The kids absolutely loved the Vasa Museum where you can learn so much about life at sea in the 17th century. You could say the Vasa ship is basically Sweden’s version of the Titanic. Only that it sank on its maiden voyage in front of the Stockholm harbor in 1628. It’s the only preserved 17th century ship in the whole world, and a beautiful piece of naval history.

Next to the Vasa Museum is the Swedish sprit museum where Martin had to pay a visit. Nicolas also loved the Viking Museum.



Nicolas insisted that we go visit the joyful and magical world of Gröna Lund: the Tivoli amusement park. He just loves everything high, breathtaking, fast-paced and squeaky-feeling. I do not. I get my adrenaline fill with other things. Luckily the legendary Abba museum was just around the corner, so I could convince Juliana that we rather go there. We were absolutely delighted. The huge collection of memorabilia and footage is definitely well worth a visit Juliana loves the Mamma Mia! movies, and to me it brought back so many childhood memories. Abba is just legend!



This stunning museum which is solely dedicated to contemporary photography is always worth a visit and ranked really high on my must-visit-list. The exhibitions always rotate, and there is no permanent collection. The gallery spaces are very roomy and the restaurant, bar, coffee shop and museum shop are almost attractions themselves. We enjoyed seeing art of the following photographers: Vincent Peters, Scarlett Hooft Graafland, and Mandy Barker.



They say there are only few nations that drink more coffee than the Swedes. That makes them already my kind of people. 😉 Even on the ferry boats they offered free coffee. Just amazing. But they do not only fast coffee. There is also Fika! Fika is Swedish for a coffee break that’s more about socialising and bonding with friends than drinking coffee. It’s a legitimate reason to set aside a moment for quality time, oftentimes with something sweet along like cinnamon buns, cakes and cookies.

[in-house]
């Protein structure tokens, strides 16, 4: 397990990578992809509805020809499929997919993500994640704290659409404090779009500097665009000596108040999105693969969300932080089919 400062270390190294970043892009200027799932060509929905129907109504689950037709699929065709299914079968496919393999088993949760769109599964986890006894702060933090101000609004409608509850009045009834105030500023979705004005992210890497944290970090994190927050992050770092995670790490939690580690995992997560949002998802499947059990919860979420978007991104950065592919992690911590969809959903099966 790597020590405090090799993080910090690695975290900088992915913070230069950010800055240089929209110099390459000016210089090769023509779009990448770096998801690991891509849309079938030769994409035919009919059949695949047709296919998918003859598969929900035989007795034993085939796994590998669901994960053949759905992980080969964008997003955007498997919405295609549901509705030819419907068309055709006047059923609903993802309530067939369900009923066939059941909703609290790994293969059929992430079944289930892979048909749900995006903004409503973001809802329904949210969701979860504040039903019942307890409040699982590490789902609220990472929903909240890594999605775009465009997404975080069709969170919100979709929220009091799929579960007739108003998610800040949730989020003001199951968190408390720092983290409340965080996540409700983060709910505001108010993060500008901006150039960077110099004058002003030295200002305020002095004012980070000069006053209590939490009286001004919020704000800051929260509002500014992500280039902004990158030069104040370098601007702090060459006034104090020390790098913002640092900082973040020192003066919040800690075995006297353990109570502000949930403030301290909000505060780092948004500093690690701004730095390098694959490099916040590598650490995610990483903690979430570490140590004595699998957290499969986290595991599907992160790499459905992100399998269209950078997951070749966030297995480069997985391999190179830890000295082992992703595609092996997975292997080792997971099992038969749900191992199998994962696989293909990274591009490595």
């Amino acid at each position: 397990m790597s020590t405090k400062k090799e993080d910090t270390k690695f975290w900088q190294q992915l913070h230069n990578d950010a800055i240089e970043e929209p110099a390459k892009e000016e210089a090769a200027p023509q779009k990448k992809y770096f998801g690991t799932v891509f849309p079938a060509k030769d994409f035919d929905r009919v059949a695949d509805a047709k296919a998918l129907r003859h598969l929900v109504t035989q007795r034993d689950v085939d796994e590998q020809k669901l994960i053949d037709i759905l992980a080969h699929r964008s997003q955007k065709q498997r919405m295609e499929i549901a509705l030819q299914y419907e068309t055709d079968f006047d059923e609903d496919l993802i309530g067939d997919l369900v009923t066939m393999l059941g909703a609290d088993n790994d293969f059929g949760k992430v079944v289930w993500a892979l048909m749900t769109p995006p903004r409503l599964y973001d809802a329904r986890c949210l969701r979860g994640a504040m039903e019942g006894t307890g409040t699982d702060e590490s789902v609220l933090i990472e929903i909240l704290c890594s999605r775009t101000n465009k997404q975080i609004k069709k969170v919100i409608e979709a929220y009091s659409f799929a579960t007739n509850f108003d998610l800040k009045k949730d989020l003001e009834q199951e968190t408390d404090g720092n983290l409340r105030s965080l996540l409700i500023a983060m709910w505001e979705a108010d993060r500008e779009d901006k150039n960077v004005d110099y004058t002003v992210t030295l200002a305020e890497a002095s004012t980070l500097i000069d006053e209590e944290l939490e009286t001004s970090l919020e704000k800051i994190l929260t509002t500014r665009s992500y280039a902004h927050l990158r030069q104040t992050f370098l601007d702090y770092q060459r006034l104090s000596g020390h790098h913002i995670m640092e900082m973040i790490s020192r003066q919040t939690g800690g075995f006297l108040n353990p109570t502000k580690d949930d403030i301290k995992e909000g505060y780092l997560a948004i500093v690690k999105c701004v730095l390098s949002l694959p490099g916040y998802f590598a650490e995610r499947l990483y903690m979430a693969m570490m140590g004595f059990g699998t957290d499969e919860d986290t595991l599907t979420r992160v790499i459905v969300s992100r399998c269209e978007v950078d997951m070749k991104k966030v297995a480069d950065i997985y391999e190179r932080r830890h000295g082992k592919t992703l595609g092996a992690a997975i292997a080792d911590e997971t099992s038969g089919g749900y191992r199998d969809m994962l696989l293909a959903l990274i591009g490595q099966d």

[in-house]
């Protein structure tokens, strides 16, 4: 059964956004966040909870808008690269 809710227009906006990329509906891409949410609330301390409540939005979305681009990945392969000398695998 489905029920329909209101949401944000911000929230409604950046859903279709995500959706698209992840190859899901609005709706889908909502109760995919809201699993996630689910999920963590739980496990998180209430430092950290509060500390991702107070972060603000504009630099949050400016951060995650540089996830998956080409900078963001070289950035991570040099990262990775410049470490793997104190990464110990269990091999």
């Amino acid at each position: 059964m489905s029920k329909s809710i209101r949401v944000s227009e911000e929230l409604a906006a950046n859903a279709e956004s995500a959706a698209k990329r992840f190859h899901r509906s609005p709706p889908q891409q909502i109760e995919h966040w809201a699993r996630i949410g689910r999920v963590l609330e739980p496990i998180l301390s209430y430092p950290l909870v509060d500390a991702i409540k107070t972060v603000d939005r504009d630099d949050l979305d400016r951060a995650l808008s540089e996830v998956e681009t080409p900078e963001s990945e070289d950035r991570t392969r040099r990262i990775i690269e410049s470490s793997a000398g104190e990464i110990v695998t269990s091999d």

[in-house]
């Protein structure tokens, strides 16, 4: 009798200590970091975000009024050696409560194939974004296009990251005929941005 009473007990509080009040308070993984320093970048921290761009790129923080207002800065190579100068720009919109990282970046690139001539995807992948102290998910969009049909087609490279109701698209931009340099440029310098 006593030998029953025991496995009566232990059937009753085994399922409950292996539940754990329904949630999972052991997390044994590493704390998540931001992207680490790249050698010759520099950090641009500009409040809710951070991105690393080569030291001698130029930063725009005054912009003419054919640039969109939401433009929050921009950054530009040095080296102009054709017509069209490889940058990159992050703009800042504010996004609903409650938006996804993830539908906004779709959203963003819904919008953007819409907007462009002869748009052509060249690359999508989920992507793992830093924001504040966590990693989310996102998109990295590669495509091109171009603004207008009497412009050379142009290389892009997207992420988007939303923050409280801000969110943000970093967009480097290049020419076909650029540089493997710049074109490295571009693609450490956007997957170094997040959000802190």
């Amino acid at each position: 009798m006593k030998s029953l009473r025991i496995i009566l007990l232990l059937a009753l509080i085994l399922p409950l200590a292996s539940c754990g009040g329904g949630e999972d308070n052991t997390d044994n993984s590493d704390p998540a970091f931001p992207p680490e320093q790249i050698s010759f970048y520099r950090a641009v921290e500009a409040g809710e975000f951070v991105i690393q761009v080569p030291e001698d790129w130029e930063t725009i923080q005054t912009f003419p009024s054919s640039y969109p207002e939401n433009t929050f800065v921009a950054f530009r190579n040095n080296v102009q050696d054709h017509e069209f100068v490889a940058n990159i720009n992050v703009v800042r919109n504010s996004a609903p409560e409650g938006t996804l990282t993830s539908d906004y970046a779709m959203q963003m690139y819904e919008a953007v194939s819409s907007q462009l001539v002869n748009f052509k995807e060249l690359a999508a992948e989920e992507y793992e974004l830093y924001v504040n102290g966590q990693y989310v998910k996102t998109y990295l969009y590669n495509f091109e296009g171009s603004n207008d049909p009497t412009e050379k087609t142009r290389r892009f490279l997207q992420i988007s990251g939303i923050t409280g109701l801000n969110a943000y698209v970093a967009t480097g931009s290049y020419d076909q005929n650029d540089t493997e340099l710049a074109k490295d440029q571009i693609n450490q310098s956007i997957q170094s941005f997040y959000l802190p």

This might sound really cliché, but we happened to have all these Swedish classics this week. I don’t know how many meatballs Nicolas enjoyed, and luckily there was always something deliciously glutenfree for Juliana. To my great embarrassment I have to admit that I always had the famous lingonberries jam on my croissants for breakfast. Little did I know that they are like ketchup or mustard and are used to accompany a variety of dishes, from meatballs to pancakes to porridge, but it’s rarely used on bread. I also loved pickled herring, the knäckebröd, and Swedish sausage.



I was probably most fascinated by the really long hours of daylight, the Swedish midsummer. At 11 p.m. it was still not dark … and when I woke up in the middle of the night at 3 a.m., it was already so bright outside that I thought I had overslept. 😉

Up in the very North of Sweden the country experiences at this time of year a pretty amazing phenomenon that is called the midnight sun where the sun doesn’t completely set below the horizon which creates 24 hours of daylight. Farther south around where we stayed near Stockholm it creates the so-called „white nights“ when the sun sets under the horizon but only enough so that it’s not completely dark at night.